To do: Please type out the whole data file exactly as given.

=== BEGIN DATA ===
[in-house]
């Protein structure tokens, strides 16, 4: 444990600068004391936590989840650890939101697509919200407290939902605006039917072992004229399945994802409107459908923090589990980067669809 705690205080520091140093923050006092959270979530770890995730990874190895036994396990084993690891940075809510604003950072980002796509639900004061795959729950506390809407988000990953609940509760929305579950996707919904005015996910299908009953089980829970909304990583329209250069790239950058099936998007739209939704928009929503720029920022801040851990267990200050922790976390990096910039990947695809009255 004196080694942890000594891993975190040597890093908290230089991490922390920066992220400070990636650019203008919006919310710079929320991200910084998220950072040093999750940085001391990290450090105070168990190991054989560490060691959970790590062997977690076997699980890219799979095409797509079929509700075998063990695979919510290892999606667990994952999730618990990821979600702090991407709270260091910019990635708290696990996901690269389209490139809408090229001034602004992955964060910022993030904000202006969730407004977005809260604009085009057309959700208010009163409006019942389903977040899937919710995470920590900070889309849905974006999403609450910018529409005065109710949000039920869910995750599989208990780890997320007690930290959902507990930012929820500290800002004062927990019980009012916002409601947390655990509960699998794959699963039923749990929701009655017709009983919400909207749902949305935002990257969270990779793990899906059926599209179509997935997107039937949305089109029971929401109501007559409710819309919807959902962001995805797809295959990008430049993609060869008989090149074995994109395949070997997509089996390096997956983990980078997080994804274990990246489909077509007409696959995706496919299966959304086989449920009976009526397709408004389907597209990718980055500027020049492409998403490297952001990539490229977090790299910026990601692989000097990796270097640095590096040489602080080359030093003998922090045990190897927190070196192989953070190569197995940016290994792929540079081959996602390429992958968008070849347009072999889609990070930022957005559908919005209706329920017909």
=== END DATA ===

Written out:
[in-house]
């Protein structure tokens, strides 16, 4: 444990600068004391936590989840650890939101697509919200407290939902605006039917072992004229399945994802409107459908923090589990980067669809 705690205080520091140093923050006092959270979530770890995730990874190895036994396990084993690891940075809510604003950072980002796509639900004061795959729950506390809407988000990953609940509760929305579950996707919904005015996910299908009953089980829970909304990583329209250069790239950058099936998007739209939704928009929503720029920022801040851990267990200050922790976390990096910039990947695809009255 004196080694942890000594891993975190040597890093908290230089991490922390920066992220400070990636650019203008919006919310710079929320991200910084998220950072040093999750940085001391990290450090105070168990190991054989560490060691959970790590062997977690076997699980890219799979095409797509079929509700075998063990695979919510290892999606667990994952999730618990990821979600702090991407709270260091910019990635708290696990996901690269389209490139809408090229001034602004992955964060910022993030904000202006969730407004977005809260604009085009057309959700208010009163409006019942389903977040899937919710995470920590900070889309849905974006999403609450910018529409005065109710949000039920869910995750599989208990780890997320007690930290959902507990930012929820500290800002004062927990019980009012916002409601947390655990509960699998794959699963039923749990929701009655017709009983919400909207749902949305935002990257969270990779793990899906059926599209179509997935997107039937949305089109029971929401109501007559409710819309919807959902962001995805797809295959990008430049993609060869008989090149074995994109395949070997997509089996390096997956983990980078997080994804274990990246489909077509007409696959995706496919299966959304086989449920009976009526397709408004389907597209990718980055500027020049492409998403490297952001990539490229977090790299910026990601692989000097990796270097640095590096040489602080080359030093003998922090045990190897927190070196192989953070190569197995940016290994792929540079081959996602390429992958968008070849347009072999889609990070930022957005559908919005209706329920017909």